Viet Nam News
NGHỆ AN — At the peak of the ‘mining fever’, Quỳ Hợp District in the central province Nghệ An had hundreds of sites operational. Now, due to high production costs and consumption difficulties, many mining companies have shut down—leaving behind tremendous environmental damage.
In Châu Quang, Châu Lộc, Châu Thành and Châu Hồng communes, the mountains were ravaged by mining activities.
Vi Thị Hoa, a resident of Châu Quang Commune, said that even though the companies have long since stopped operating, she still feels anxious whenever she crosses through the abandoned mines, as “large rocks on the mountains look poised to fall down below anytime.”
In Tri Lễ Commune of Quế Phong District, four companies were granted mining licences. At present, all four have closed down, leaving behind numerous underground tunnels, deep excavated holes, and towering piles of muddy soil.
“More worryingly, most of these mines are located at high altitudes. Failure to perform necessary land rehabilitation turns the old minefields into giant bubbles of water that may burst in heavy rain, washing away everything below,” Vi Văn Nam, a resident of the Tri Lễ Commune told Người Lao Động (Labourer) newspaper.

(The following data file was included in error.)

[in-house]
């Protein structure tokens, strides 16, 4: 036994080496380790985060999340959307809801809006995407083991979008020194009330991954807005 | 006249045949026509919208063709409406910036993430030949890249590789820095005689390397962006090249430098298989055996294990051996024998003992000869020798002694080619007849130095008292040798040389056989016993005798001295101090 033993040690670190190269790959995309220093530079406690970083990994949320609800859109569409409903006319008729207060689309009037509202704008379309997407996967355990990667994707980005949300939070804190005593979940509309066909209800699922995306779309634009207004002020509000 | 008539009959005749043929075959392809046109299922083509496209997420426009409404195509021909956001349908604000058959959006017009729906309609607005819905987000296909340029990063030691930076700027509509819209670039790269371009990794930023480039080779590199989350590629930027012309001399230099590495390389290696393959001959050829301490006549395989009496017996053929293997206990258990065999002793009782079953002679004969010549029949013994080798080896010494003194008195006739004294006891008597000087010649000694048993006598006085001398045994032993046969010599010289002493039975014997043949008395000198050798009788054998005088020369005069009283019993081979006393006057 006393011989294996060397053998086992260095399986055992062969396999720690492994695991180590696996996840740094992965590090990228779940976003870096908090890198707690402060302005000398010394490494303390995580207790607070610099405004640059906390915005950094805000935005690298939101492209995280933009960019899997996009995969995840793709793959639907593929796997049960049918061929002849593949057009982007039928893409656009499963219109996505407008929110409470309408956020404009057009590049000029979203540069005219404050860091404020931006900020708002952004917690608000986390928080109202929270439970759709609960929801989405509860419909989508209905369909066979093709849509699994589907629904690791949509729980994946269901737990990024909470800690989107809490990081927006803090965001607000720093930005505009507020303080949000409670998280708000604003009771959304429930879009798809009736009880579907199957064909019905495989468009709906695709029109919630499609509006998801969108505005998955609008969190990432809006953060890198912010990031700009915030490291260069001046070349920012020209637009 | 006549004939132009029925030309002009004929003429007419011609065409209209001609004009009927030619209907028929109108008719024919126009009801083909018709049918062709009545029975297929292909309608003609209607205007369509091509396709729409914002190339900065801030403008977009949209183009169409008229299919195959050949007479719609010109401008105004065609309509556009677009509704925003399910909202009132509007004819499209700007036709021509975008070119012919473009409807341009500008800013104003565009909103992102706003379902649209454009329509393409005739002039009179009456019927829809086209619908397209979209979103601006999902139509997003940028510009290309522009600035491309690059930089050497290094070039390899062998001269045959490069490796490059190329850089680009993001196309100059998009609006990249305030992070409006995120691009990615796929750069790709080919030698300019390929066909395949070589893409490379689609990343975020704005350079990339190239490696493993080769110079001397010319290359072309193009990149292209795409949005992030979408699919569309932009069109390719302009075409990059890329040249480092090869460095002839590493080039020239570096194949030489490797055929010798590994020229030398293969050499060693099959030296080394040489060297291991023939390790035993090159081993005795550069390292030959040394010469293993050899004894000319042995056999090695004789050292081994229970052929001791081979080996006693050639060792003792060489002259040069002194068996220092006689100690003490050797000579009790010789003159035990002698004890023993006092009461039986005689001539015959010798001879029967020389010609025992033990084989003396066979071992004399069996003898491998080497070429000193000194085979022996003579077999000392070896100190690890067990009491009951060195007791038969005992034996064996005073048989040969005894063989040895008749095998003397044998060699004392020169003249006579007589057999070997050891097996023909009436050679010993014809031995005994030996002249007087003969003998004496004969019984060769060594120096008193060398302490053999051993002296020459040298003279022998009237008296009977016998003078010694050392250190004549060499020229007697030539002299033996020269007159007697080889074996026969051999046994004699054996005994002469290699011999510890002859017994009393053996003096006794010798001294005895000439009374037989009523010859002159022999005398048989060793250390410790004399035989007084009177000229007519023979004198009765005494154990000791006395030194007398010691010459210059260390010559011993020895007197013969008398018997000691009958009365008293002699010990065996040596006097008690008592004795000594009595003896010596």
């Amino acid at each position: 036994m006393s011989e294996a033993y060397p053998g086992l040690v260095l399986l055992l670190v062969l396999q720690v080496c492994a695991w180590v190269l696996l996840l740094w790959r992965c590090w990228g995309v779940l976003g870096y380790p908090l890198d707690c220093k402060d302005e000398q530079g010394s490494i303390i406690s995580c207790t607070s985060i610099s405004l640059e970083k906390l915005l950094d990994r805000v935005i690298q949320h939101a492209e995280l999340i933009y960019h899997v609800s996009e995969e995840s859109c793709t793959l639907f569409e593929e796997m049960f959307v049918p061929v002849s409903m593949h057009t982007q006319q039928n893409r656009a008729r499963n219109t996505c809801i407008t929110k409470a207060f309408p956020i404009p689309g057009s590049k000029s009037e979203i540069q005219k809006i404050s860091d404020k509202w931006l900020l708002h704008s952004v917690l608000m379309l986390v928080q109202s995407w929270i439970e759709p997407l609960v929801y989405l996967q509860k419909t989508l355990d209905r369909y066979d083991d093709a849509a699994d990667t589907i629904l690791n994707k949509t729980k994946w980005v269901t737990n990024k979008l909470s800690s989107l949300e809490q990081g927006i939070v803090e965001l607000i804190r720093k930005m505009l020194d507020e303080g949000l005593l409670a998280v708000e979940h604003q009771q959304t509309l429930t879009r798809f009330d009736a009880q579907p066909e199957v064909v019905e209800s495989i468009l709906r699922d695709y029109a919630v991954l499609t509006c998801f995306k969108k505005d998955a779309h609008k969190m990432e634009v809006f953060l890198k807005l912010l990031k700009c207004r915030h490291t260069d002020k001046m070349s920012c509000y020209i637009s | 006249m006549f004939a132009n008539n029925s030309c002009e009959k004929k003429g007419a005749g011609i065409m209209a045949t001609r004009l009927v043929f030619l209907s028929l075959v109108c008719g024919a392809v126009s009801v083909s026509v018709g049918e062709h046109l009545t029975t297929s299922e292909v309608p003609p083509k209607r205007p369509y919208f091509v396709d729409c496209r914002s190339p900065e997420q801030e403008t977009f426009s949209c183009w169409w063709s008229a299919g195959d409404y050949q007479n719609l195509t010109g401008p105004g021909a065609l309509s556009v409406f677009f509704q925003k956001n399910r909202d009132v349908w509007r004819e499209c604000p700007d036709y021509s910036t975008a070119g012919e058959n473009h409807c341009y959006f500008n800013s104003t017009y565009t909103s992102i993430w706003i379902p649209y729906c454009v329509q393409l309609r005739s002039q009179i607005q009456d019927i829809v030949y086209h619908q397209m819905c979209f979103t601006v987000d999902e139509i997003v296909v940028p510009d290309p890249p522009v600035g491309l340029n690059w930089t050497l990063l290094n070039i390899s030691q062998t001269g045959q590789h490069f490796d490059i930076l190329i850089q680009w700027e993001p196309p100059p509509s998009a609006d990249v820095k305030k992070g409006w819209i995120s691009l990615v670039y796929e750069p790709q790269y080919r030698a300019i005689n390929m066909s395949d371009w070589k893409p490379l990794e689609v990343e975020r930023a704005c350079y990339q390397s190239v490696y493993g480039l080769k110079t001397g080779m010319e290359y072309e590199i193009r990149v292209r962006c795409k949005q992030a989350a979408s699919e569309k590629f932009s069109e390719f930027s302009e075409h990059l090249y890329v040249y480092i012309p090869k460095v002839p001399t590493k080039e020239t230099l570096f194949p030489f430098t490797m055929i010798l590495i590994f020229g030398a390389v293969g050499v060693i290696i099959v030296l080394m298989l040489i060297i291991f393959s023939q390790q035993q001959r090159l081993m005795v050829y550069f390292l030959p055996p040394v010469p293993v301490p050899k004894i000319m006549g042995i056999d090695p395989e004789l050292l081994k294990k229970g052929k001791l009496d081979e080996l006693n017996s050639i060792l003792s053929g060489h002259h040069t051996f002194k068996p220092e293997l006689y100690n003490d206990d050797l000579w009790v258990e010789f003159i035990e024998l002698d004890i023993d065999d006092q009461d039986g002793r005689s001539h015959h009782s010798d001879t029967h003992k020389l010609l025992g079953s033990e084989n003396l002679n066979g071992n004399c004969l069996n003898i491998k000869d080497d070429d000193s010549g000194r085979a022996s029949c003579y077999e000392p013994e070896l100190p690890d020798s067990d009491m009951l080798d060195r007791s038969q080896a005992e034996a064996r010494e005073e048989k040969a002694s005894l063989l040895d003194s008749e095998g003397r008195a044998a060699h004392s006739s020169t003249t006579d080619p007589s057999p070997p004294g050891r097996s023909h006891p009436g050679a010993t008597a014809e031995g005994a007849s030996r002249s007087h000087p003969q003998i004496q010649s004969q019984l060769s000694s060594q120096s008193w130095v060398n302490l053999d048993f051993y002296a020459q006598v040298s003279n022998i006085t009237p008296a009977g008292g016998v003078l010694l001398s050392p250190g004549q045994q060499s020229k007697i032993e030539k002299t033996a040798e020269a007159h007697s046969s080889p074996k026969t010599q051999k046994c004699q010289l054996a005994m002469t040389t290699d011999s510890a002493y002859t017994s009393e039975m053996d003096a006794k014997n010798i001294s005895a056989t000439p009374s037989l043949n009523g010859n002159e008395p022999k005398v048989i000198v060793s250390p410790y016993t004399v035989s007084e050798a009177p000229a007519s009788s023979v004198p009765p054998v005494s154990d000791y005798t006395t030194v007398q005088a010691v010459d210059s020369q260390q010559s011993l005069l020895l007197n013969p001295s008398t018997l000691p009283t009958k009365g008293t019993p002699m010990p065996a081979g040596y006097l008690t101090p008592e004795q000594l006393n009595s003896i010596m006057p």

Similarly, in Diễn Châu District, six out of eight permitted mines have seen their licences expired already. When they closed their mines, the companies did nothing to restore the environment. Most notably, in Diễn Đoài Commune, numerous sinkholes left behind pose a grave danger to local residents and their cattle.
Other areas across Nghệ An Province suffer from the same negligence of the mining companies.
According to the authorities, there are 140 mineral mines province-wide that have either shut down or allowed their licences to expire. Most have failed to perform the necessary rehabilitation work as required by law.
Nguyễn Quốc Lâm, head of the Quế Phong District’s environment department, said that the scale of the damage these companies have done far surpassed the “little deposit” that the Government will use for environmental rehabilitation. Lâm added that with its available budget, the district can only implement “immediate measures” at the “critically dangerous sites, with high risks of collapse and other direct threats to the local people.”
In Quỳ Hợp District, the environment department said that the district and province authorities have met some of the violating companies, asking them to perform their duties. The department stated that any request to re-open the mines by these companies would be rejected. — VNS